Man drowns at Rockaway Beach after being swept out to sea
A 24-year-old man drowned in the waters off Rockaway Beach on Friday afternoon — setting an ominous tone for what could be a dangerous Memorial Day weekend on the city’s lifeguard-less beaches.
The unidentified man was pulled from the waters off of Beach 91st Street just hours after Mayor Bill de Blasio detailed plans to open the city’s beaches for people to play on the sand, but also begged them to not go in the water.
A witness who shot cellphone video of first responders hauling the victim expressed fear that pleas to stay on land won’t be heard, and will lead to tragedy.
“Why are there no lifeguards? People are on the beach and allowed on the sand but not in the water. This is going to happen over and over,” the witness told The Post.
“If there were lifeguards, we wouldn’t have had to call in helicopters and fire trucks. People were freaked out, saying ‘Oh my gosh, there’s no one to help.’”
Cops said the unidentified man and at least one other person had been jumping into the water.
The man was pulled from the water around 2:50 p.m. and was rushed to St. John’s Hospital in critical condition, cops said.
He couldn’t be revived and was pronounced dead around 3:40 p.m., cops said.
The city traditionally starts staffing beaches with lifeguards on the Saturday of Memorial Day weekend but isn’t doing so this year as part of a plan to enforce social distancing and prevent swimming, barbecues, volleyball games and other gatherings.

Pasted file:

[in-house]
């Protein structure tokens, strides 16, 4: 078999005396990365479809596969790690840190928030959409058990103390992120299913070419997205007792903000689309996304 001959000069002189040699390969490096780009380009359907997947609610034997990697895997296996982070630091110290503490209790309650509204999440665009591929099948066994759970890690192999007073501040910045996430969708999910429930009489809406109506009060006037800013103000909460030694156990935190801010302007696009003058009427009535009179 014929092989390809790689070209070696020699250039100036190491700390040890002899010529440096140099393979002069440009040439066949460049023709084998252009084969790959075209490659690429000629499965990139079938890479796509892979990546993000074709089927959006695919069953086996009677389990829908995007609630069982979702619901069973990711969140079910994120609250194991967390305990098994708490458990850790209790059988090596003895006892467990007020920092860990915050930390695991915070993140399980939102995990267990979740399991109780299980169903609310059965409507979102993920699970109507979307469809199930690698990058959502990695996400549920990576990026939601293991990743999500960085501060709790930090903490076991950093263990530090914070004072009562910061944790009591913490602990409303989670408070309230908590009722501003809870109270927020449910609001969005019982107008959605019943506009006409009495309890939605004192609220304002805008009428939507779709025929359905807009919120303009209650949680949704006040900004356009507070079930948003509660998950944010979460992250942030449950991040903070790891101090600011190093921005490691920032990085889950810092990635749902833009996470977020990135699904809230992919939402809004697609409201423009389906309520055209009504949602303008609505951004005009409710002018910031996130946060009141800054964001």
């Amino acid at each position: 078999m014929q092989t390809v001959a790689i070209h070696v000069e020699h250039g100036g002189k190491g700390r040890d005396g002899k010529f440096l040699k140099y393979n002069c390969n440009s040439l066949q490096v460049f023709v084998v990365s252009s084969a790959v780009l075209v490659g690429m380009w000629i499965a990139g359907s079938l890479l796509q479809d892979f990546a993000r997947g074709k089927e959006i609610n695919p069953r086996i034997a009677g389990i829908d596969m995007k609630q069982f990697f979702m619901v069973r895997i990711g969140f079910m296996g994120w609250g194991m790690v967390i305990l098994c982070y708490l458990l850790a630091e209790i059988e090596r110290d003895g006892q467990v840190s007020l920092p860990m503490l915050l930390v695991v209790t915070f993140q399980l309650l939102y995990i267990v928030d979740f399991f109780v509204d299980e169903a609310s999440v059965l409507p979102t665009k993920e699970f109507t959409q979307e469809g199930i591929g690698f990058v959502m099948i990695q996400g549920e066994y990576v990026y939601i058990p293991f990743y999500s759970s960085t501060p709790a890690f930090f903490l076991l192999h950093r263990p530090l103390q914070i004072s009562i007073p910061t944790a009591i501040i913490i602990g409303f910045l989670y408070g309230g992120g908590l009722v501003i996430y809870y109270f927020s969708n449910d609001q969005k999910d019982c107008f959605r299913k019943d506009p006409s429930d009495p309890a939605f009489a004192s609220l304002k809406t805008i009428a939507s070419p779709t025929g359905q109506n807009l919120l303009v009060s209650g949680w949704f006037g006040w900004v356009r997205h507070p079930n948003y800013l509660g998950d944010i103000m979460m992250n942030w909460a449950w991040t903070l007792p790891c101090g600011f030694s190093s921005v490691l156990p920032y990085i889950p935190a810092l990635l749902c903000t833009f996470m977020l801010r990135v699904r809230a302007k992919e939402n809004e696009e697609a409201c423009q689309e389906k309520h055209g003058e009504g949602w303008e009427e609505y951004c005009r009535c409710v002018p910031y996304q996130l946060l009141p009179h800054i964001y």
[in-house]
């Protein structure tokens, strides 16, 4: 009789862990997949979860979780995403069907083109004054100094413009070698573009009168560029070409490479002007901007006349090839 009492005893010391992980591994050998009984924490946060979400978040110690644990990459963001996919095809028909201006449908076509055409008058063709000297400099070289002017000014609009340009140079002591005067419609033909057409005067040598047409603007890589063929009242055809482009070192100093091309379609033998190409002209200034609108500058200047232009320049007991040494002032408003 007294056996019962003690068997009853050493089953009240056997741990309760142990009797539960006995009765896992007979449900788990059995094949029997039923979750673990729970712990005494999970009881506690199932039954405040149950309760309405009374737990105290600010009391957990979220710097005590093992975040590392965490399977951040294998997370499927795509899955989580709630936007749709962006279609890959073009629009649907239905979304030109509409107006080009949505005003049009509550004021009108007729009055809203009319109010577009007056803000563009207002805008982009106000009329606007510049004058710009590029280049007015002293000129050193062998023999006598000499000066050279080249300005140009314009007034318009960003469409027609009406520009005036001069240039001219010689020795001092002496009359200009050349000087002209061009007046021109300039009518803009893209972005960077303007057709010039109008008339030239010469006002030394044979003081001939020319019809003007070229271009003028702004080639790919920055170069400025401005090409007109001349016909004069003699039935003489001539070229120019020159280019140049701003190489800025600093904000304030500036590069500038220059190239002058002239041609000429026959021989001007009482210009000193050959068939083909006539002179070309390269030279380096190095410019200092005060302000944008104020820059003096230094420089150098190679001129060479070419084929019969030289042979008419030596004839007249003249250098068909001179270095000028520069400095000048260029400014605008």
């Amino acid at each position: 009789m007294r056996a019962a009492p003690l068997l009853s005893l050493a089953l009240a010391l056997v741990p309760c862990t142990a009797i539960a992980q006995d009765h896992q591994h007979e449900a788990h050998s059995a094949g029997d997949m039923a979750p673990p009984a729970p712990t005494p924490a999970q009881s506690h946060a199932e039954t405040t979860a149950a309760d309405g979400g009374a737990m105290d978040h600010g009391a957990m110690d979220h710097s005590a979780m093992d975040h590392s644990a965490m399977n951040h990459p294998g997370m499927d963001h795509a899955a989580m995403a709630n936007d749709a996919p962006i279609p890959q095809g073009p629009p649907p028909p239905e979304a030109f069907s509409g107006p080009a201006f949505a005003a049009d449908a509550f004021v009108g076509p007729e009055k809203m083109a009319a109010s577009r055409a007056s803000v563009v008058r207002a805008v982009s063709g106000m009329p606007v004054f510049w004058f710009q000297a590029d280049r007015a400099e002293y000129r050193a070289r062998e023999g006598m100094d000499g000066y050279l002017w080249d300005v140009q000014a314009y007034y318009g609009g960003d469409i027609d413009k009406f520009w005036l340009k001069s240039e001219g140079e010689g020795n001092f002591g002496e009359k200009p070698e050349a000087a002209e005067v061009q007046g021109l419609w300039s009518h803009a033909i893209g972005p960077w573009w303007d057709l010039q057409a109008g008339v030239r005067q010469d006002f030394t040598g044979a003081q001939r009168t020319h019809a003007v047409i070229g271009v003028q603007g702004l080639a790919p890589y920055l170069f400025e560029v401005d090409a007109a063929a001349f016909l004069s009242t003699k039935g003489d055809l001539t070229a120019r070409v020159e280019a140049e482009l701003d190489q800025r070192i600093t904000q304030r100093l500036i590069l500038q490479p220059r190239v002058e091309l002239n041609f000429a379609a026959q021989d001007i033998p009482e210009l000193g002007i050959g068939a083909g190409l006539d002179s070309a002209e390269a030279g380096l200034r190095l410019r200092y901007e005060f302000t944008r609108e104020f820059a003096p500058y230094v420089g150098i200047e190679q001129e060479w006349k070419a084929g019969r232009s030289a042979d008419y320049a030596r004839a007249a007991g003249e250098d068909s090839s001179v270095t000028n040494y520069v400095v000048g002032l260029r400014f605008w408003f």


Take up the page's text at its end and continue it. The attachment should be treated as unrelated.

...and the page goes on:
New York state beaches opened for swimming on Friday at limited capacities and with lifeguards in place.
City Hall spokeswoman Jane Meyer called the Rockaway Beach incident a “tragedy.”
“We urge all New Yorkers to stay out of the water –- lifeguards are not on duty and no one should be swimming. This is a matter of life and death,” she said.
De Blasio also tweeted: “We don’t want want to fence off the beaches but we will if we have to.”
Councilman Eric Ulrich (R-Queens), whose district covers the area, told The Post that “the mayor and the parks commissioner need to come up with a real plan and soon” to ensure beach safety.
“When the weather gets nicer, people are going to flock to the beach and there’s nothing we can do about it,” he said.
“Every year, there’s drownings, and every year it usually could have been avoided.”
State Sen. Diane Savino (D-Staten Island/Brooklyn) tweeted a message to de Blasio that said, “please, we are headed for tragedy. If we can’t have Lifeguards now, we need Fireboats to patrol.”
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